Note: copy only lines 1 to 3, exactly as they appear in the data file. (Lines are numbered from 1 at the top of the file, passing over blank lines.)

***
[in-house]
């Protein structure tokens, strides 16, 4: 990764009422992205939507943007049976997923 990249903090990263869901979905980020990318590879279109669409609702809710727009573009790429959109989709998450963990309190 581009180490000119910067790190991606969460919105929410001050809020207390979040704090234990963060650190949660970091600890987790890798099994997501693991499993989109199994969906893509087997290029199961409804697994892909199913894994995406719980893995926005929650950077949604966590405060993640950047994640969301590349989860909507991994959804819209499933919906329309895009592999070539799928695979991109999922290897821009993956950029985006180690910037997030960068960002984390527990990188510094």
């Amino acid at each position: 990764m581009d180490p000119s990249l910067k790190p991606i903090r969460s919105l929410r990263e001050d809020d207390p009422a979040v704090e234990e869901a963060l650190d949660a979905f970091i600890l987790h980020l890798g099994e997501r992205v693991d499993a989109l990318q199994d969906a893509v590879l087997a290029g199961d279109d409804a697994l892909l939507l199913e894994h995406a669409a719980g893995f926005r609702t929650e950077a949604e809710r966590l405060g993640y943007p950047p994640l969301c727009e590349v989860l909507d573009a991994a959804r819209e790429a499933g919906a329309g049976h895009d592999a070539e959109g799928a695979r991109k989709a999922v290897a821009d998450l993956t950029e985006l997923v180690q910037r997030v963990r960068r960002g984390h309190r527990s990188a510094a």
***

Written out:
[in-house]
């Protein structure tokens, strides 16, 4: 990764009422992205939507943007049976997923 990249903090990263869901979905980020990318590879279109669409609702809710727009573009790429959109989709998450963990309190 581009180490000119910067790190991606969460919105929410001050809020207390979040704090234990963060650190949660970091600890987790890798099994997501693991499993989109199994969906893509087997290029199961409804697994892909199913894994995406719980893995926005929650950077949604966590405060993640950047994640969301590349989860909507991994959804819209499933919906329309895009592999070539799928695979991109999922290897821009993956950029985006180690910037997030960068960002984390527990990188510094």
């Amino acid at each position: 990764m581009d180490p000119s990249l910067k790190p991606i903090r969460s919105l929410r990263e001050d809020d207390p009422a979040v704090e234990e869901a963060l650190d949660a979905f970091i600890l987790h980020l890798g099994e997501r992205v693991d499993a989109l990318q199994d969906a893509v590879l087997a290029g199961d279109d409804a697994l892909l939507l199913e894994h995406a669409a719980g893995f926005r609702t929650e950077a949604e809710r966590l405060g993640y943007p950047p994640l969301c727009e590349v989860l909507d573009a991994a959804r819209e790429a499933g919906a329309g049976h895009d592999a070539e959109g799928a695979r991109k989709a999922v290897a821009d998450l993956t950029e985006l997923v180690q910037r997030v963990r960068r960002g984390h309190r527990s990188a510094a």